Congenital Scoliosis

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Contact the Spinal Program

  • 617-355-6021
  • International: +01-617-355-5209
  • Locations

If your child has been diagnosed with congenital scoliosis, we know that you and your family are under stress and may be dealing with other conditions associated with your child’s scoliosis. So, at Boston Children’s Hospital, we’ll approach your child’s treatment with sensitivity and support—for your child and your whole family. And it will be our constant goal to maximize your child’s quality of life.

About scoliosis

Congenital scoliosis treatment at Boston Children's HospitalScoliosis is a condition in which the spine — in addition to the normal front to back curvature — has an abnormal side-to-side “S-” or “C”-shaped curvature. The spine is also rotated or twisted, pulling the ribs along with it to form a multidimensional curve.

Scoliosis occurs, and is treated, as three main types.

•   Congenital scoliosis: present at birth, caused by a failure of
    the vertebrae to form normally — the least common form

•   Neuromuscular scoliosis: associated with a neuromuscular
    condition such as cerebral palsy, myopathy or spina bifida 

•   Idiopathic scoliosis: Occurring with no definite cause

About congenital scoliosis

Congenital scoliosis is the type that developed because your child’s spine didn’t form correctly in utero. Some of the vertebrae (vertebral segments) in his spine formed abnormally (failure of formation), didn’t separate correctly (failure of segmentation) or there was some combination of both. As a result, his spine has a side-to-side curvature that has a 75 percent chance of progressing (worsening) if not treated surgically.

Because the spine forms at the same time as certain other organ systems in the first six weeks of pregnancy, more than half of affected children have one or more other improperly formed systems. This means that your child’s genitourinary, cardiac, auditory, nervous (neurological, neural) or renal system(s) may also have formed incorrectly or incompletely. Additional problems of the spine or spinal cord can also be associated with congenital scoliosis.

The Boston Children's Hospital approach

Boston Children’s Spinal Program is known for clinical innovation, research and leadership. We’ll provide your child with the most advanced diagnostics and treatments—several of which were developed by our own researchers and clinicians.

As one of the first comprehensive programs, Boston Children’s Orthopedic Center is the largest and most experienced pediatric orthopedic surgery center in the United States, performing more than 6,000 surgical procedures each year. Our program—ranked #1 by U.S.News & World Report—is the nation’s preeminent care center for children and young adults with congenital, neuromuscular, developmental and post-traumatic problems of the musculoskeletal system.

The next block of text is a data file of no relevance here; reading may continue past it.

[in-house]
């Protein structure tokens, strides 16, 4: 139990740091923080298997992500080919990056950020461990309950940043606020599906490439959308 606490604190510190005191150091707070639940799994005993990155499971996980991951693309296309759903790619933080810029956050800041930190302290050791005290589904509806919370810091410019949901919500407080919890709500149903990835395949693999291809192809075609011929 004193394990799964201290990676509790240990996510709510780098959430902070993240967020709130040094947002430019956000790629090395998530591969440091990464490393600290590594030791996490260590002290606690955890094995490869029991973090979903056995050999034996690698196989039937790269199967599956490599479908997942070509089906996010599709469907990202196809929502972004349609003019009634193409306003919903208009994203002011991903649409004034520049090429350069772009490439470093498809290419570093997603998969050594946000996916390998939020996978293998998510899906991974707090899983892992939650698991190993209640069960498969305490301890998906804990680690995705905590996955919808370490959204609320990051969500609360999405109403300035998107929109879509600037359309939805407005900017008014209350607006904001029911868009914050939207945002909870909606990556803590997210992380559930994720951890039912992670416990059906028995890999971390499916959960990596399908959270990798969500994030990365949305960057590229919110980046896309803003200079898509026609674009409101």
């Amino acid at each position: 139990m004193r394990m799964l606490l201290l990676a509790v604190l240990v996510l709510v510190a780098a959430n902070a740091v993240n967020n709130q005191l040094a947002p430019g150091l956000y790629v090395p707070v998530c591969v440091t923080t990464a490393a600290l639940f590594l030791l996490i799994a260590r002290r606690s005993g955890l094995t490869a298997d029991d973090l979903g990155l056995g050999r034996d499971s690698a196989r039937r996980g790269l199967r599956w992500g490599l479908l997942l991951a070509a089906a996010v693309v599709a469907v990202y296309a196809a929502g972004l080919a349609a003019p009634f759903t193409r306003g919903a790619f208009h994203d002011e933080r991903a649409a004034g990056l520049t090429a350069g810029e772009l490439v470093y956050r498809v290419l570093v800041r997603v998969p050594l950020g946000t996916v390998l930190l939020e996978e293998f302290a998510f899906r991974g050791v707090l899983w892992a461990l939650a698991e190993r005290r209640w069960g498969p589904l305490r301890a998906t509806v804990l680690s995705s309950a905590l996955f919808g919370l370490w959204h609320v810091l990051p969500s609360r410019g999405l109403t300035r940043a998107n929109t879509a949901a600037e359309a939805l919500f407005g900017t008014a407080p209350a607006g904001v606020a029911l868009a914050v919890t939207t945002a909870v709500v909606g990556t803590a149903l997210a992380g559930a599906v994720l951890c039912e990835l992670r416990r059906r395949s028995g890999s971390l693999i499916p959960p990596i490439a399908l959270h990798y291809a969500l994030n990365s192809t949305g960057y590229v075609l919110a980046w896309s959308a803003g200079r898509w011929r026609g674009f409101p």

Some of our team’s unique accomplishments include our:

•   development of the Boston Brace, a custom bracing system widely used throughout the United States and Europe
•   unique experience in the treatment of adolescent hip conditions
•   success with the VEPTR(vertical expandable prosthetic titanium rib) procedure: In 1998, Children’s was selected
    as a site for the first extensive VEPTR use outside San Antonio, where it was developed. Boston Children’s has the
    second most extensive VEPTR experience in the nation.
•   experience with, and emphasis on, treating infantile (early-onset) scoliosis  
•   experience with, and research in, brachial plexus birth palsy, including our international, multi-center study of this
    complex condition
•   Sports Medicine Program, including its pioneering research into the regeneration of ACL tissue and growth
    plate-sparing surgeries for ACL repair in pre-adolescents
•   extensive orthopedic research laboratories
•   Orthopedic Clinical Effectiveness Research Center for the study of children’s musculoskeletal disorders

Each year, our Spinal Program caregivers provide comprehensive evaluation, diagnosis, consultation, treatment and follow-up care for children during more than 6,000 outpatient visits. And every year, our orthopedic surgeons perform more than 300 spine procedures.

Boston Children’s is so much more than a hospital—it’s a community of researchers, clinicians, administrators, support staff, innovators, teachers, patients and families, all working together to make the impossible possible. ”
- Sandra L. Fenwick, President and CEO

Boston Children's Hospital
300 Longwood Avenue, Boston, MA 02115
For Patients: 617-355-6000
For Referring Providers: 844-BCH-PEDS | 844-224-7337